December 10, 2021

Higher Ed Policy Roundup: Vol. 5 - Issue 44

Policy and Advocacy


This Week in Washington

The U.S. Department of Education (ED) will wrap up its third and final session of negotiated rulemaking on student aid programs today. ED and non-federal negotiators have been discussing programs such as Public Service Loan Forgiveness, income-driven repayment (IDR), interest capitalization, borrower defense to repayment, and Pell grants for incarcerated individuals. On IDR, ED has proposed a new plan that would exclude graduate students, which resulted in a lot of disagreement from negotiators who said that doing so is unfair and will penalize marginalized groups such as Black borrowers and women who are more likely to get graduate degrees in order to keep pace with men and white peers. ED will now draft proposed regulations, which will be published sometime in 2022. You can find more information and resources here.

On Wednesday, a group of congressional Democrats sent a letter to President Joe Biden urging him to extend the payment and interest pause on federal student loans. The letter argues that restarting the payments would cost student borrowers approximately $85 million within a year, drag down economic recovery, undermine the effectiveness of the American Rescue Plan, and cause families unnecessary pain and stress. President Biden was also sent a letter from a separate group of Democratic Senators asking the administration to continue its pause on interest payments from federal student loans until the end of the coronavirus pandemic to help alleviate the challenges many student borrowers will continue to face. The pause on federal student loans and interest payments is set to expire on January 31, 2022 and there is no word on whether the administration plans to extend any part of the pause.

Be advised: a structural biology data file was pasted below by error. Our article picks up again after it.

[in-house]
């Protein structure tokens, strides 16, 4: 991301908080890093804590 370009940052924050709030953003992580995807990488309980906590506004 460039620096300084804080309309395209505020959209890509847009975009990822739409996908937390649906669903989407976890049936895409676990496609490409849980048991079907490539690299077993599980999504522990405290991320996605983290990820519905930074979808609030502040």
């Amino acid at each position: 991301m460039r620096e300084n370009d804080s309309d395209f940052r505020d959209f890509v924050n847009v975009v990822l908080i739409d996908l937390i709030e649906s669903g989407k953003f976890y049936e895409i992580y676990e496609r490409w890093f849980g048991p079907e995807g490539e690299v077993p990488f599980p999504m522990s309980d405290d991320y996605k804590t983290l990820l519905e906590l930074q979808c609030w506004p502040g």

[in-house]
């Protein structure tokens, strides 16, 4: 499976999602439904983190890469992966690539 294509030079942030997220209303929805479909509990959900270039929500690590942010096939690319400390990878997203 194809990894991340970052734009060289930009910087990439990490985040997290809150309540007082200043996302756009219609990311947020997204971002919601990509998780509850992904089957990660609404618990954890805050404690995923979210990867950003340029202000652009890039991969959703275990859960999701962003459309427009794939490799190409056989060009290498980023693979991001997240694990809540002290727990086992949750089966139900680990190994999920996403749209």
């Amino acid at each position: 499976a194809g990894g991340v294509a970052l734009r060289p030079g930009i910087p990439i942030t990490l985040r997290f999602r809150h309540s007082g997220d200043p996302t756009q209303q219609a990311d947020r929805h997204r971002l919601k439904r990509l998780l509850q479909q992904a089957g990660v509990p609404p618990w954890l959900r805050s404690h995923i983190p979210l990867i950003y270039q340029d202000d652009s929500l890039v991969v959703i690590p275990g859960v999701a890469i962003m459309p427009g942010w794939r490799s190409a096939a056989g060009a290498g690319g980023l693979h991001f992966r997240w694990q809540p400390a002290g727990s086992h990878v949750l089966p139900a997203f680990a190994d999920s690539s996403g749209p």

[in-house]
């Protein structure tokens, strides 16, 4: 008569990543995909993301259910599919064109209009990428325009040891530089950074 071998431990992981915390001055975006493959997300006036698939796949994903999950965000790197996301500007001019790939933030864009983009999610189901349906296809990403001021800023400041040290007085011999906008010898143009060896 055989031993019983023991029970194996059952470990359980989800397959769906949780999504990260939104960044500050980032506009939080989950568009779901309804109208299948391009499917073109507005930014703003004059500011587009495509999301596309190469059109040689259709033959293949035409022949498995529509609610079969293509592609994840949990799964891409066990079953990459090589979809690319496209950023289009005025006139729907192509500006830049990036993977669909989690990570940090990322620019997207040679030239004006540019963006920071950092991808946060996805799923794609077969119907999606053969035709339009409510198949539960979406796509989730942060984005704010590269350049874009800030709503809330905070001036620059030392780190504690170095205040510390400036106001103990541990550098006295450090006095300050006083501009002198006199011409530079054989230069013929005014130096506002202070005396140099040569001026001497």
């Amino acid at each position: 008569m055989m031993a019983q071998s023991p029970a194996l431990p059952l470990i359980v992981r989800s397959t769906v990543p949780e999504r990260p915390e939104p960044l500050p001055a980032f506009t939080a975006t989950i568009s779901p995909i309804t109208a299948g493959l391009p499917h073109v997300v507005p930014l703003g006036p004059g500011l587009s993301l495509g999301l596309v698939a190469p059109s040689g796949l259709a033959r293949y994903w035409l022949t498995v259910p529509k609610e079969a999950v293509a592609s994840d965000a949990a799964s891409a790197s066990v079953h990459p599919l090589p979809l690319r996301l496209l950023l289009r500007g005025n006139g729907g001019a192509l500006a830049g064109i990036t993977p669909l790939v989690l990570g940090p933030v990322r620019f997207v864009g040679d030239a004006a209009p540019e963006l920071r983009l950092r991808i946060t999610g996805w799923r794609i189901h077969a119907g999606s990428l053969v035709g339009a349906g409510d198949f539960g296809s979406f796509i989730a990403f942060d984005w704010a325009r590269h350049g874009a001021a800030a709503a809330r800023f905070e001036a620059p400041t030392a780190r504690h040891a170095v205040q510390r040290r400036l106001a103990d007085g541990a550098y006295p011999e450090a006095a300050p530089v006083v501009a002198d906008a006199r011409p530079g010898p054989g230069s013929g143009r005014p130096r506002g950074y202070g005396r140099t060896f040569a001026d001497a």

News You Can Use

Fiscal cliff nears for U.S. families as student aid benefits and other pandemic relief fade.

Education Finance Council offers four tips when considering Grad PLUS loans.

How a change in your student loan servicer could impact your credit score.

Recent Legislation

The following bill has been recently introduced for consideration by the 117th Congress (2021-2022):

H.R. 6125 [Rep. Troy Carter (D-LA-2)] would allow the Department of Education to cancel Federal student loans for borrowers of disaster loans, available retroactively for eligible borrowers from the start of 2020.